Building a career and raising a family at the same time cannot be easy. For many working women, it is not a matter of letting go of their career to have children or compromise their children's upbringing for work. Rather, they try to strike a balance between the two, albeit by making sacrifices and a great deal of adjustment.
Sometimes they also face pressure from society and family to have children at the 'right time'. However, is there really a right time to start planning a family?
Often the question of right time also points at the biological age of mothers, as the general narrative is that having children after a certain age may be difficult.
Three individuals shared their journeys of having a career and raising children with us. One thing was apparent from their opinions: One does not need to give up work and there is never a perfect time to raise a family. Moreover, having a planned pregnancy and a supportive network of family members is also helpful.
The 'right time'
"The right time to start a family is only when you are convinced it is the right time. You need to be mentally, physically and financially ready before starting a family and not give into society's or family's pressure to do so," said Shararat Islam, communications analyst at UN Women Bangladesh.
Like Shararat, owner of the renowned jewellery brand 6 Yards Story, Zerin Tasnim Khan too feels there is nothing called the right time. It is about having the conviction that raising children is now possible. "If someone wants to have a baby early, she can and if she wants a later pregnancy, that too is fine," she opined.
A Senior Executive of International Trade and Sales and Corporate Access at Brac EPL Stock Brokerage Ltd, before getting pregnant, Riti Prova took into account several important factors like whether she could raise her child in a healthy environment and whether she and her husband were ready to raise a well-rounded child.
We asked, "What made you feel you should now have your daughter?"
"My husband was able to exhibit the trust and confidence I needed for him to become the father of our child," she answered, adding, "a gut feeling inside me felt that yes, this feels right, I should have a family of my own. I am enough; I am ready."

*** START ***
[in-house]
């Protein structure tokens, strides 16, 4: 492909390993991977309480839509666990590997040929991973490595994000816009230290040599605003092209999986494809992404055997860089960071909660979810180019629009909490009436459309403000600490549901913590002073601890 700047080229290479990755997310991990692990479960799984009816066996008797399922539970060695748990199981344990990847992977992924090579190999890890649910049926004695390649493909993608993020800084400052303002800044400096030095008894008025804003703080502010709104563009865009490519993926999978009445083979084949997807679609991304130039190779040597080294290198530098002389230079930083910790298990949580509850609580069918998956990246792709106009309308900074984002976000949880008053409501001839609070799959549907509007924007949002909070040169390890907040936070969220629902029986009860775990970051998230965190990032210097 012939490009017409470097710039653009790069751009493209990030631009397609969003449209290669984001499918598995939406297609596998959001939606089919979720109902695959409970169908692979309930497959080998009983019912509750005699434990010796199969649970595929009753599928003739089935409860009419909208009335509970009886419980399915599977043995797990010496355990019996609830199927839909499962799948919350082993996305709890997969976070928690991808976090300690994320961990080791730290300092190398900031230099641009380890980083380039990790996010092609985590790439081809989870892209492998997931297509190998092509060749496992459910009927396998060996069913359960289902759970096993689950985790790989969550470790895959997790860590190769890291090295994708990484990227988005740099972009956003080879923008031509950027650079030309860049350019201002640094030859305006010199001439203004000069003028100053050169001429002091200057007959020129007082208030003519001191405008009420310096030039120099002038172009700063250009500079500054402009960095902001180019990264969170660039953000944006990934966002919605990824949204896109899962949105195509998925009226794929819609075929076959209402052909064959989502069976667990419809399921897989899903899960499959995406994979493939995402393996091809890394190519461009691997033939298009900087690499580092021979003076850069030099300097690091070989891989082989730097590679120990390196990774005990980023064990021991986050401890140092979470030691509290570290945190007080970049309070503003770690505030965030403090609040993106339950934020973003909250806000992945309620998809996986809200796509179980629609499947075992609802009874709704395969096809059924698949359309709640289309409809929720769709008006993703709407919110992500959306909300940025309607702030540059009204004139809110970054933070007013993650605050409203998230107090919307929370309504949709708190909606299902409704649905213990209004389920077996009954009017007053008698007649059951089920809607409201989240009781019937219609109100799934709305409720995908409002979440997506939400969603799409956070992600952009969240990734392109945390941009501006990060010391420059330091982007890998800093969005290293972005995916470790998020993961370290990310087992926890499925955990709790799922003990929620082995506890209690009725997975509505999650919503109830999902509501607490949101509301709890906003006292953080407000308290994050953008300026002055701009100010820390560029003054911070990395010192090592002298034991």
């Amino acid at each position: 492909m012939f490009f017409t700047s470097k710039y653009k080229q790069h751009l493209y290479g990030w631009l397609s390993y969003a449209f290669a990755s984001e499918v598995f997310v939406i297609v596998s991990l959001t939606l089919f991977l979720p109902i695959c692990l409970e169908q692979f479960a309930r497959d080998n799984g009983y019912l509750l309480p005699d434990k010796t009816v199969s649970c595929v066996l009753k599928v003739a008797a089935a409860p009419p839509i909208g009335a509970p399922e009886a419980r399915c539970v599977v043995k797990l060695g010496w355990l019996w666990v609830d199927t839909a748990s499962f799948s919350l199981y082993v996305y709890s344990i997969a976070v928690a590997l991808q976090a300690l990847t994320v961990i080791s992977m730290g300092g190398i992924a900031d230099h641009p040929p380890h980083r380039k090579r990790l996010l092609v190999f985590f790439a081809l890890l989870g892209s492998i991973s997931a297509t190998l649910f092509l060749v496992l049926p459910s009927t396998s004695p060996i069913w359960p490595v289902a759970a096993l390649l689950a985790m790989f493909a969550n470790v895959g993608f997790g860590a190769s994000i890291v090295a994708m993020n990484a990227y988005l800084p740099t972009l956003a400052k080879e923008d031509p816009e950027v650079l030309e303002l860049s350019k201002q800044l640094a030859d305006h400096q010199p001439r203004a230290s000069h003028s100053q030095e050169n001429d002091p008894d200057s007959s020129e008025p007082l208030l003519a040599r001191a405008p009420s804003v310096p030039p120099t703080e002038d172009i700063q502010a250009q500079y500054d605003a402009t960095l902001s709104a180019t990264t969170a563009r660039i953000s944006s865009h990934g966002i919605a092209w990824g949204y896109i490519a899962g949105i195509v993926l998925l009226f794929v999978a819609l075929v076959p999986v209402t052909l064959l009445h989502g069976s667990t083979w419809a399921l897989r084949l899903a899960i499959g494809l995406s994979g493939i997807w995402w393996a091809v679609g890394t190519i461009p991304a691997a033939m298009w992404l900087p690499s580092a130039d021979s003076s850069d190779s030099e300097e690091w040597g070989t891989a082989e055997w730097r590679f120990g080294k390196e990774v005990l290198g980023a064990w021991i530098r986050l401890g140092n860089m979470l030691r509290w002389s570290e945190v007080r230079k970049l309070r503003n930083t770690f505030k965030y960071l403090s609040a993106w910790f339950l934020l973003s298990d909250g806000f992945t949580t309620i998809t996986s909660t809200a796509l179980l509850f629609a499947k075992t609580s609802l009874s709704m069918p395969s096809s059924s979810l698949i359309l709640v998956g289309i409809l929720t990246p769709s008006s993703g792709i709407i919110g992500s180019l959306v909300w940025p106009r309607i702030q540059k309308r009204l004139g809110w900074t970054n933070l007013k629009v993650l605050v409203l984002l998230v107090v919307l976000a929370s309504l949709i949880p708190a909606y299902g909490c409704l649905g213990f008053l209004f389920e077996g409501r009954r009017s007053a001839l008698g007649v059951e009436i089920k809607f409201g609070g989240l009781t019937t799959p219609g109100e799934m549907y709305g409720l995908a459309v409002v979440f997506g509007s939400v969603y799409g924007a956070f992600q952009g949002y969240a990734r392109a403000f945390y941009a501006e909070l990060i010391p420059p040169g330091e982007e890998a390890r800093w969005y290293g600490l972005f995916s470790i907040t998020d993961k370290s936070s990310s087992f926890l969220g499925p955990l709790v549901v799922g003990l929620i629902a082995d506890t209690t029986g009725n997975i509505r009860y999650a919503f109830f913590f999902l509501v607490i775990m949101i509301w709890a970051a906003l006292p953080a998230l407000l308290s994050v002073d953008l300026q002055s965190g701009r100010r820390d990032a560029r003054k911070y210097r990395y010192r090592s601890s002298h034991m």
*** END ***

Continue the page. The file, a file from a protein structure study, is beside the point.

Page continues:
The right age
We asked Shararat, "Do 'younger' mothers have it easier?"
"No mother in this world can have it easy. We are programmed to think that a woman's ultimate achievement is motherhood. But it is a social construct that has been fed to us for years," she said.
She also believes motherhood is a choice. "It needs planning, preparation and it comes with a life-long responsibility. It changes your life, for the better of course," she added.
According to Zerin, if a woman wants to delay having children it is her choice and no one should have a say in it. However, she also thinks they ought to prepare beforehand accordingly.
She added that celebrities around the world have children much later in their lives and those work out just fine.
The right balance
It never occurred to Shararat that she had to quit her job after giving birth to her son Nawaf. Her husband shares all the responsibilities with her so each can give enough time to their child.
Her son Nawaf has always seen her working and he is used to it. She said, "He also respects what I do, which is very important as it will have an impact on his relationships in future."
"He needs to know that women can also have career and family, be ambitious and that is absolutely alright," she added.
After she had a miscarriage, Zerin told herself to take it easy and eventually had a relaxed pregnancy. She worked until her delivery and released three new jewellery collections while pregnant. But it was all planned beforehand so she was not too stressed out.
When you are pregnant or have a small child, you can miss out on better work opportunities. Zerin does not see a problem with this.
"When I was still breastfeeding my son Kayan, I was called for an interview at an office far away from home. I cancelled it because I knew it was going to be difficult to travel with a baby."
She also enthusiastically claimed that having a baby made her more motivated and more focused about her work. "My working hours changed of course but after I had him, I felt I had extra energy to pour into my business," she said.
Zerin and her husband look after the same business so they can easily decide who will stay home and when. Sometimes her mother-in-law also babysits. When she has a full day of photo shoots, she tries to take the next day off so she can spend time with Kayan.
Her son is four years old and understands that Ma is a working woman. "He appreciates my work and even helps me out when I get ready for office," she said.
Riti is currently on maternity leave and will soon join work.She believes leaving the baby at home will invariably make her more stressed at work. "This added stress can even make mothers quit work, but I have chosen to power through!" she laughed.
She is also a news presenter at ATN News. "Now I have to know the shooting schedule before I can come to the office, I can no longer respond to any random, last minute meetings," she added.
Other than Riti's in-laws, her husband and mother will also help her out with raising her daughter.
"I want my daughter to grow up around grandparents. Once I will be home from work, she will have all of my attention."
She also plans on putting her daughter Adhya into a day care centre when she is older so she feels more comfortable around strangers and becomes more open to learning new things.